The landscape of western Oklahoma looks dead as the moon, but only a fool would believe nothing goes on there. Even the rocks, dead as they are, speak of movement and change. Many times this year I’ve felt the way this part of the world looks: nearly empty, close to lifeless, desolate and abandoned. Just wait, though. It’s teeming with life, if you look for it.I ran that 5-miler and felt great. I then spent the next ten hours cheering on my running buddies, who were uninjured and able to run the longer distances I’d wanted to do. I did not resent them for it, not even a little. It’s hard to be truly, genuinely happy for other people, but when you can do it, it’s the sweetest thing ever—sweeter even, I think, than feeling happiness for yourself. I know what joy feels like, even if I haven’t felt it very often. When someone else experiences it, and I’m there with them, and I’ve helped them get to this moment, it’s like clear, clean water washing the dark, corrosive gunk of resentment and suffering out of your system.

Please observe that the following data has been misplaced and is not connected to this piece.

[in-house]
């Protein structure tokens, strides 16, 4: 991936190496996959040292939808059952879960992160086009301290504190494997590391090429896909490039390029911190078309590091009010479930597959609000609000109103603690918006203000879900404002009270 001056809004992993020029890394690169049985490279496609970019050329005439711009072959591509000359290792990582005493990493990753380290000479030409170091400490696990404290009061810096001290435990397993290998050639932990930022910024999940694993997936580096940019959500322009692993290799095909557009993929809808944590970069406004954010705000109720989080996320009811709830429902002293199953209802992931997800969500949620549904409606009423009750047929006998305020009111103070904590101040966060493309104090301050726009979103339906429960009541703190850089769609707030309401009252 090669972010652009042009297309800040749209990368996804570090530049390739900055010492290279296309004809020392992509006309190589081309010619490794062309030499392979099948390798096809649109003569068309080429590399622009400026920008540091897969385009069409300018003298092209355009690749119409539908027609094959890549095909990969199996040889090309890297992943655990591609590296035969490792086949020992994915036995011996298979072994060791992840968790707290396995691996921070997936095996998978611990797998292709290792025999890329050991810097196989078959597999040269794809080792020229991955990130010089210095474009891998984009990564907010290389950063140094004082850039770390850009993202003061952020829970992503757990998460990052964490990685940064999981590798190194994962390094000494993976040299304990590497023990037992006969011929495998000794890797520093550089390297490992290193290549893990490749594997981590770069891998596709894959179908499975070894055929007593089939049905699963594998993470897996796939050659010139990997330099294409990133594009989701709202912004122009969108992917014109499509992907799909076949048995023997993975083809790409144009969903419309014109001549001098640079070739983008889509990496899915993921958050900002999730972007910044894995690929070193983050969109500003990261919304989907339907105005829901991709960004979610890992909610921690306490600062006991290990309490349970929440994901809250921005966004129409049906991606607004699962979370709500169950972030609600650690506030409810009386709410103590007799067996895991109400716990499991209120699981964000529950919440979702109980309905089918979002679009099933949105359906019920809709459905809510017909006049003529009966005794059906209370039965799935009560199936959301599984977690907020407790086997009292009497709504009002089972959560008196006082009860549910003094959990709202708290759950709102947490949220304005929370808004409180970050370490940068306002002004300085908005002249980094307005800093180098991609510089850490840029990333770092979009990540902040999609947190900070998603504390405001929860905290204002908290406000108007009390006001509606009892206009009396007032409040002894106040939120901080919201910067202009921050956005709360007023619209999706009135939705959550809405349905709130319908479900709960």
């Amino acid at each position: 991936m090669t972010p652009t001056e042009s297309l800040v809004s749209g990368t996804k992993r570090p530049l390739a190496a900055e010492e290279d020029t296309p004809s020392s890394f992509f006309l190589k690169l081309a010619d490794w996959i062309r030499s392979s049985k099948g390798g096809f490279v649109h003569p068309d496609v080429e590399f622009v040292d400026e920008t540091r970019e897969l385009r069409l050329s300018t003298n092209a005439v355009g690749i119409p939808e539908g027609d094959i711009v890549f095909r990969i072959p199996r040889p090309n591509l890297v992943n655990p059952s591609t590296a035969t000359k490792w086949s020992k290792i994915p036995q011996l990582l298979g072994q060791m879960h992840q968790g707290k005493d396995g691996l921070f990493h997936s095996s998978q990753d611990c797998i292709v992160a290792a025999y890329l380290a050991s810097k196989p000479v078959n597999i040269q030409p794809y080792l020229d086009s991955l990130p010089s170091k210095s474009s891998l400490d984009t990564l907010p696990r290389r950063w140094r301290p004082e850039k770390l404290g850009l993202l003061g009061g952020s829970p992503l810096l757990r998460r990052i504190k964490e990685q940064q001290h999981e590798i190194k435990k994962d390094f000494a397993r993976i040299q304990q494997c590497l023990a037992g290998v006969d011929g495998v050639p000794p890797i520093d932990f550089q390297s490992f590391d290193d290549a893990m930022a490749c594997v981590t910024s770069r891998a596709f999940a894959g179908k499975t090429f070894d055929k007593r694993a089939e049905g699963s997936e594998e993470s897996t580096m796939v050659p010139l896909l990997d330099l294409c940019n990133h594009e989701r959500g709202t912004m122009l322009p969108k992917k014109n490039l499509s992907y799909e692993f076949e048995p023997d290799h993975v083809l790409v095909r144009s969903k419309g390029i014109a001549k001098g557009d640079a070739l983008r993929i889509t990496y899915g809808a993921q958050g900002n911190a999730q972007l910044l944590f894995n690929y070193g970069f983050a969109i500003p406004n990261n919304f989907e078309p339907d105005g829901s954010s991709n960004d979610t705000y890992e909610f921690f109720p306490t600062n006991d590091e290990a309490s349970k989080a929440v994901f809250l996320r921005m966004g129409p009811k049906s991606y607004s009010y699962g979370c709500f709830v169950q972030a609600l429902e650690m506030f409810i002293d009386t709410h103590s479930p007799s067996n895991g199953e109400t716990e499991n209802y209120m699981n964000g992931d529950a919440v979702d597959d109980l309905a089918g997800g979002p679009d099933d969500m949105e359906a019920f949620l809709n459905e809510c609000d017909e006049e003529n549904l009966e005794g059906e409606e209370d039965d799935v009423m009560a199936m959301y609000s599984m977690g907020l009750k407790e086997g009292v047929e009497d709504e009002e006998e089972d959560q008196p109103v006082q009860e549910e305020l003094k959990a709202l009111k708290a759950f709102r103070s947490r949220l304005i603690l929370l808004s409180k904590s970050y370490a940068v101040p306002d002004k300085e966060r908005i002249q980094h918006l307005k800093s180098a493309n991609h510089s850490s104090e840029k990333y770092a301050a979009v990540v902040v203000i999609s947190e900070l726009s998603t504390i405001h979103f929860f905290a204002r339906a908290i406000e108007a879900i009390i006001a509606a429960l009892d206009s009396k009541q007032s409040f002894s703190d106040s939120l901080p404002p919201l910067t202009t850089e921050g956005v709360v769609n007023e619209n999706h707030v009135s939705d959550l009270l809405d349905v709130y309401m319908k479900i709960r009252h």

You try to be happy. It isn’t always possible. So you try to avoid pain and suffering. That isn’t always possible either. Eventually you seek, not happiness, but solace. It isn’t the same as happiness, but in some way it’s far more satisfying. It is earned and appreciated. My 5-mile run was solace for the things I thought I missed out on. I still don’t have a lot of those things, and perhaps I never will. I think I can live with that.